Written by Modality Solutions
Posted on: September 5, 2017
Admit it – We all wanted to be great investigative reporters like Bob Woodward and Carl Bernstein after seeing the 1976 Academy Award-winning movie “All the President’s Men”. How did Bob Woodward get Robert Redford to play him on screen anyway? Some people have all the luck… As Woodward was famously instructed by ‘Deep Throat’ (revealed later to be FBI Assistant Director Mark Felt), you need to ‘follow the money’. Similar to getting to the bottom of the Watergate scandal, every good quality agreement needs a sound ‘investigative reporter’ that provides some great instincts and sound journalist techniques…
Why ‘Follow the Money’? As noted in the 2011 Healthcare Supply Handbook (available for download on our ‘Solutions & Technology’ page of this web site), understanding and evaluating the opportunity costs in controlled environment logistics in supply chain is as important, or even more so, than managing the direct costs. Super new product launches, reaching new markets, and ensuring brand integrity with proper security are key in evaluating opportunity costs.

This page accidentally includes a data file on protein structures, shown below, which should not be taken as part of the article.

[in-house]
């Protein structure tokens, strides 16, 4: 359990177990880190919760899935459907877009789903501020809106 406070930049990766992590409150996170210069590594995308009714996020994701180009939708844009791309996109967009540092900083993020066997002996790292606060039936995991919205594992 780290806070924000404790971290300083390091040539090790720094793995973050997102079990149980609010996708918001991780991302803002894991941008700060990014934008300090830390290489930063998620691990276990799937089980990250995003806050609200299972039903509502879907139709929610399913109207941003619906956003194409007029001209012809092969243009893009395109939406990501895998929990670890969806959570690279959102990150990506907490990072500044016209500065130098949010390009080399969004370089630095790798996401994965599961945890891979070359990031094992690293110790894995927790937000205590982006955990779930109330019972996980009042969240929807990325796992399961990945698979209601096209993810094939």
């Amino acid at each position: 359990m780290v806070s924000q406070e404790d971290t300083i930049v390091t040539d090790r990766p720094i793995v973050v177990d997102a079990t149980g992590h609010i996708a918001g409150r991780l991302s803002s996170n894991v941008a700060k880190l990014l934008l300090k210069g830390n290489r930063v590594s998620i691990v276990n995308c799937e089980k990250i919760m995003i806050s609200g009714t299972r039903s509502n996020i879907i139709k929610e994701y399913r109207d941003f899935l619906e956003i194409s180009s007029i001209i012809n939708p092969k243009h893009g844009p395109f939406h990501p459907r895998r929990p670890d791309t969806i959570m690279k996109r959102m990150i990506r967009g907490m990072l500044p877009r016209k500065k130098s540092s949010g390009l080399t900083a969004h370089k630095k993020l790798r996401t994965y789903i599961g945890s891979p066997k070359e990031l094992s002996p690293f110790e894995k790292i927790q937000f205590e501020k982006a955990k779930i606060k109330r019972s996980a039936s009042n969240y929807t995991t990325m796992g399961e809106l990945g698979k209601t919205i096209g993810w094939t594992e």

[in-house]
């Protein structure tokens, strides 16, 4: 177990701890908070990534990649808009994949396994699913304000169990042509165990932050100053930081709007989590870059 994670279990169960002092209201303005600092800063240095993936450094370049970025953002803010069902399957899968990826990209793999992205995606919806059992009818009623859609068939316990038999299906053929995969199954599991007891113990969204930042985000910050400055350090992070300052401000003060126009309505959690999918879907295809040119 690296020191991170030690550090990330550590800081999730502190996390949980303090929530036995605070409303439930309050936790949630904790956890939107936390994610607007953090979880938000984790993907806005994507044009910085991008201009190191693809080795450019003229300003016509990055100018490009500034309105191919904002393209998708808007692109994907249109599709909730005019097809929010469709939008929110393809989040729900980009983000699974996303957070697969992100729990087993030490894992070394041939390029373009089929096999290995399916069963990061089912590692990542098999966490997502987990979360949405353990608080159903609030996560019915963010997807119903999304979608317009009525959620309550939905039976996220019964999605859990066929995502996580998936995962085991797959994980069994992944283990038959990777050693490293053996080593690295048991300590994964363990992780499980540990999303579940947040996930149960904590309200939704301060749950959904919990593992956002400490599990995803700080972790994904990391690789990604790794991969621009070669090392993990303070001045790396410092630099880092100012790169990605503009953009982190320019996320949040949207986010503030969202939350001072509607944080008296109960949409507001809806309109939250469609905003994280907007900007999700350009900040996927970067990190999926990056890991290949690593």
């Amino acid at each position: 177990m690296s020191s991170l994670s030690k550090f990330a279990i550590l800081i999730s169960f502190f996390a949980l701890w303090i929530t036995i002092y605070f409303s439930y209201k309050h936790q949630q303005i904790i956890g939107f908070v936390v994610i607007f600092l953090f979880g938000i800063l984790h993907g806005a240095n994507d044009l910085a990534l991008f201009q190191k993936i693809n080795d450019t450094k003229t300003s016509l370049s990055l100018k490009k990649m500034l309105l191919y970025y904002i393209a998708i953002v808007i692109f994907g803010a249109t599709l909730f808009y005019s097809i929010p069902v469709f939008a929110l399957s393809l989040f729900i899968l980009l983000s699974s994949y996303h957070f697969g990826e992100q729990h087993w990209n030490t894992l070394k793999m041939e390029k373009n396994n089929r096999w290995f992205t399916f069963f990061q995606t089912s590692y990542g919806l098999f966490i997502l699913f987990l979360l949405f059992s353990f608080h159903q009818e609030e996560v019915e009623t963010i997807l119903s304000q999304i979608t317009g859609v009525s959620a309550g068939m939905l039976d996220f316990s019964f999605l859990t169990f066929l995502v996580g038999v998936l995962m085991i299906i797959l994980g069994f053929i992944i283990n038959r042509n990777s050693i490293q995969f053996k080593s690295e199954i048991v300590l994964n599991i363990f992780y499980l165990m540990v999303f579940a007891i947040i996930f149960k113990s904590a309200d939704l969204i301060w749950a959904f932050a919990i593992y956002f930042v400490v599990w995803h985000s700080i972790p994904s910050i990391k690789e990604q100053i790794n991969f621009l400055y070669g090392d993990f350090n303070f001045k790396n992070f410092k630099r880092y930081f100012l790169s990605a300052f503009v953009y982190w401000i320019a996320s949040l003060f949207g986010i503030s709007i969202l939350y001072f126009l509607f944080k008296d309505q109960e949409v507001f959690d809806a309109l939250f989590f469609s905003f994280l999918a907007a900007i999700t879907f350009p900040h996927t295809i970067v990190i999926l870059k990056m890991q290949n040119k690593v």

What about the cost of failure? Loss of control of shipment, either temperature excursions or chain of custody, can have huge opportunity costs that typically don’t hit the transportation budget. These costs include product scrap, rework and testing, or just the mundane administration costs of managing a non-conformance record…
Quality agreements with your logistics providers are great way to reduce the risk of unintended opportunity costs. When setting up a quality agreement, always remember to be a great investigative reporter and remember to ask your five W’s and one H: Who? What? Where? When? Why? And How?